The scale and the way people interact with the work, plus the fact it’s accessible art, are all part of the appeal. Rose started doing large work full-time in 2016 and her process changes depending on the location. “Access is a big one, if I’ve got a boom or a scissor lift,” she says. “I bounce around the wall quite a lot depending on what I need to do. I generally cover the whole wall with paint and do a lot of gradations and then go back and do line work.”
“When you get used to painting bigger, it’s not daunting … It’s almost like an addiction, I want bigger and bigger.”
Known as House of Meggs, David Meggs Hooke describes himself as an abstract expressionist. “A lot of my work is about a flow and a movement, a collage of objects or references that have a narrative or a story: the colour and the textures, energy and the elements, air, water and fire.”
Having started in 2004, his painting has taken him around the world, inclduing to the US where he lived and worked for six years, in Los Angeles, Detroit and Hawaii. Recent local works include Richmond’s Sister of Soul restaurant, off Swan Street, Croydon Central Shopping Centre, and another at the campus bar at La Trobe University. With time his work has become more abstract and more poignant, “that I feel will align itself with the messages and movement of climate change and awareness”.
To create his large-scale work, Hooke often breaks the image down, starting with a big, broad image then working back to front, focusing on any detailed elements in the foreground, leaves for example, then moving to the background.
Reflecting the genre’s cultural significance, State Library Victoria recently added a photographic series about street artists to its collection. Photographer Shannyn Higgins created most of the works at street art festival Can’t Do Tomorrow in February. As well as Rose, Higgins shot David Lee Pereira, Jason Parker, Justine McAllister, Callum Preston, Chuck Mayfield, Silkroy, Lucy Lucy, Creature Creature, Chehehe, Steve Leadbeater and Ruskidd. She shot Hooke in his studio at the Everfresh collective in Collingwood.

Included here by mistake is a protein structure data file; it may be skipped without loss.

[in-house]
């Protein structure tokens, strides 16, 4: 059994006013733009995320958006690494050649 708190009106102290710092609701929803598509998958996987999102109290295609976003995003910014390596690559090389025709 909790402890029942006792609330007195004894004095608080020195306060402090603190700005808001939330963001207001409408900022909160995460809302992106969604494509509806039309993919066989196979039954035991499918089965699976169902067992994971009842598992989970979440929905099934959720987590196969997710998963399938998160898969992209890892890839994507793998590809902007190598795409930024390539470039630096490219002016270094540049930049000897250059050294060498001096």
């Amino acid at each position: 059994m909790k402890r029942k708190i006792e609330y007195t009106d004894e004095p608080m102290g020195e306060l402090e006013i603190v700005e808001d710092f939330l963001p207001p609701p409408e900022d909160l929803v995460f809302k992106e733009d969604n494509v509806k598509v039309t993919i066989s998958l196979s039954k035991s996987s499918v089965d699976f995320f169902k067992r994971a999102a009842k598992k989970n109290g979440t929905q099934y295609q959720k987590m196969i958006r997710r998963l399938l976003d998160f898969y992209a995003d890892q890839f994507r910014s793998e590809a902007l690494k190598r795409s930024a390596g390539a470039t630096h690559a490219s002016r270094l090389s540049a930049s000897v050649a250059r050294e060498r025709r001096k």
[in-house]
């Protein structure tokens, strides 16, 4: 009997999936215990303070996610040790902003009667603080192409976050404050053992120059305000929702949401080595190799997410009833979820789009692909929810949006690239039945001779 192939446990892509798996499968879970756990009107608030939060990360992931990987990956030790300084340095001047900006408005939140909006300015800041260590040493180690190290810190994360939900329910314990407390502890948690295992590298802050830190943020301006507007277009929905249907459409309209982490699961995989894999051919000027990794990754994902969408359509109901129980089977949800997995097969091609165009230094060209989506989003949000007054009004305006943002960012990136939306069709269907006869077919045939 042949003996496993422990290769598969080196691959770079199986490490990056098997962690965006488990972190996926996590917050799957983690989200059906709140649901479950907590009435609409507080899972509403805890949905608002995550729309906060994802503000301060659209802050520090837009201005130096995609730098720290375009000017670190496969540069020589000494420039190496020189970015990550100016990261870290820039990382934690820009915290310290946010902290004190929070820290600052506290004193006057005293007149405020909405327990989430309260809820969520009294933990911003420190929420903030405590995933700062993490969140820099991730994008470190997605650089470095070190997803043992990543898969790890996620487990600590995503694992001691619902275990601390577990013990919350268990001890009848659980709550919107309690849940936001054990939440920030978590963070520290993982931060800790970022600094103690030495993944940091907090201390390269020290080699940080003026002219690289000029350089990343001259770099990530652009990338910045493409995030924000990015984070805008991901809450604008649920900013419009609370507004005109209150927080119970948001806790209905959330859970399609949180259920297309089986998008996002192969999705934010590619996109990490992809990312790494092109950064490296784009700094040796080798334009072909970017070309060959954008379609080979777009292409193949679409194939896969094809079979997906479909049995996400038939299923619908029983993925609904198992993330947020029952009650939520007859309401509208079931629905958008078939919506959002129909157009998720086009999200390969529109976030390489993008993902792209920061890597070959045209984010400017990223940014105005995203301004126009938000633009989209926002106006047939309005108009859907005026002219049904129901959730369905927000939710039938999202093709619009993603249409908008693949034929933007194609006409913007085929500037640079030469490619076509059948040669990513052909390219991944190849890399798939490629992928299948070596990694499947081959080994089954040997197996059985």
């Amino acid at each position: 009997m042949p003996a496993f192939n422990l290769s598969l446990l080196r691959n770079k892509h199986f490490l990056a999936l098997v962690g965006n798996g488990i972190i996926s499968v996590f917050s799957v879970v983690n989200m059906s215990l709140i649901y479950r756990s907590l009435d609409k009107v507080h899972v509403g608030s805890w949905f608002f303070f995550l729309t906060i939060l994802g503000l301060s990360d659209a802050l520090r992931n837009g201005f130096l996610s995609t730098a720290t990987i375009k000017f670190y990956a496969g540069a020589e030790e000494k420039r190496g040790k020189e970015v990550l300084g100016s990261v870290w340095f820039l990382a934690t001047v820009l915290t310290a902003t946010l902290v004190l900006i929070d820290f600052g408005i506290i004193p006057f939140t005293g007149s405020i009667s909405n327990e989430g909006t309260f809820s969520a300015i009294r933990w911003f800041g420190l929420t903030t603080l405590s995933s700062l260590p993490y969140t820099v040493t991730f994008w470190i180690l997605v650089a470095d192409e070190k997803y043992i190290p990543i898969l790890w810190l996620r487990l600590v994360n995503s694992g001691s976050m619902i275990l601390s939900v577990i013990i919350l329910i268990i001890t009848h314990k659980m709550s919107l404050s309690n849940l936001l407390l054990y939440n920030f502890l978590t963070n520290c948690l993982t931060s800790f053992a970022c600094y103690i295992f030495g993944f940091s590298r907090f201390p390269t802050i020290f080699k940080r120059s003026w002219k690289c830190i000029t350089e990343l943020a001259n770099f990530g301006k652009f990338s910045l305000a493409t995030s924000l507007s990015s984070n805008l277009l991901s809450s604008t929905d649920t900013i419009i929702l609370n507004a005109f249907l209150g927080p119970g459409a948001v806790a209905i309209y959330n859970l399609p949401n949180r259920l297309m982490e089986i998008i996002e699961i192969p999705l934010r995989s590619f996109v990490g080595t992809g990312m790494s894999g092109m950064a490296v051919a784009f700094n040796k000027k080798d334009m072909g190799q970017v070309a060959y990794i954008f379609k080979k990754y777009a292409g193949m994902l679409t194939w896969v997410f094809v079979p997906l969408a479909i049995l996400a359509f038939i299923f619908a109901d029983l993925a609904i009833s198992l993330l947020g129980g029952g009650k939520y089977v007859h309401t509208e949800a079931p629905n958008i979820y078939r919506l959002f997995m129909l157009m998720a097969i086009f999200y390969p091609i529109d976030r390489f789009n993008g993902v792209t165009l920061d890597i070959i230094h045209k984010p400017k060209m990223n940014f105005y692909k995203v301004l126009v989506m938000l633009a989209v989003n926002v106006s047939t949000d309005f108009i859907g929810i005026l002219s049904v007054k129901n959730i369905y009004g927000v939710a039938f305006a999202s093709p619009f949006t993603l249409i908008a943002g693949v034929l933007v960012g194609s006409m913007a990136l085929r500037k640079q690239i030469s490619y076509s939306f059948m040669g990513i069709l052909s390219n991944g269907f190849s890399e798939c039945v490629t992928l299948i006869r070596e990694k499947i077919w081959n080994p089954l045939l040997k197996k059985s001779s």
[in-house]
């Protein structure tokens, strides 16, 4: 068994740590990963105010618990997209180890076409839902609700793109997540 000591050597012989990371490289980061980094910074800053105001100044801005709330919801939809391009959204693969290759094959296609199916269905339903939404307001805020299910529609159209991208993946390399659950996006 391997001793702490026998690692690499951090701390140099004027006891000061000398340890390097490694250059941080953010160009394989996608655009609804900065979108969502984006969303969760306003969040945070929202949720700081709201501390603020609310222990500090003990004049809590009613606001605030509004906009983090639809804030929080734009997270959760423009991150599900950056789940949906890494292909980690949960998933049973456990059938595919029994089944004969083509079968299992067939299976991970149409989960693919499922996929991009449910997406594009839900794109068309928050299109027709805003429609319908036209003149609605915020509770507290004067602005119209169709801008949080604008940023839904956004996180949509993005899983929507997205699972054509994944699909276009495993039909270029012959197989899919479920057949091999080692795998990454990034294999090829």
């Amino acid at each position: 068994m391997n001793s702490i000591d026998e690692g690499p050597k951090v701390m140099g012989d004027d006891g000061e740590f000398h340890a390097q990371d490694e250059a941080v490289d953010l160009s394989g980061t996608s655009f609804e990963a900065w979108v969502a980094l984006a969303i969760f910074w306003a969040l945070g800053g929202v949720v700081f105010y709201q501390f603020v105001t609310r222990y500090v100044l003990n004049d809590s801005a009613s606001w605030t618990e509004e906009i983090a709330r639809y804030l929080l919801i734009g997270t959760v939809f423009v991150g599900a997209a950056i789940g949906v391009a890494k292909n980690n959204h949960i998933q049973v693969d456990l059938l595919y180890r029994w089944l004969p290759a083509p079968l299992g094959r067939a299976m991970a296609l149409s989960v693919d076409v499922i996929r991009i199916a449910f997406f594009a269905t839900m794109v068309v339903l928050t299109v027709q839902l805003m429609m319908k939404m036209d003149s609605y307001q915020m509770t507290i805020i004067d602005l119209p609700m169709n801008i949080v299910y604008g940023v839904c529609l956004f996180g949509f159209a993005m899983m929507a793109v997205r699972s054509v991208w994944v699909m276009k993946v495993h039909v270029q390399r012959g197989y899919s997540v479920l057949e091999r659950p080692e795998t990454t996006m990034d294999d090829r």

The series, called Behind the Paint, reflects another stage in the evolution of street art – from graffiti in laneways to a recognised art form. The State Library’s collection curation and engagement manager Toni Burton says public artists play a pivotal role in shaping Victoria’s urban fabric, arguing they tell our story in a way distinct from other art forms.
Rose agrees, saying people often don’t understand the difference between street art and graffiti and muralism but that doesn’t change the reaction it evokes or the joy of the artistry.
“There’s something really beautiful about it, different aspects beyond creating the artwork,” she says. “I also love that they are an ephemeral piece of art that will have a life and then eventually disappear.”
For the full gallery, see slv.vic.gov.au/search-discover/galleries/behind-the-paint
Kerrie is a senior culture writer at The Age and The Sydney Morning Herald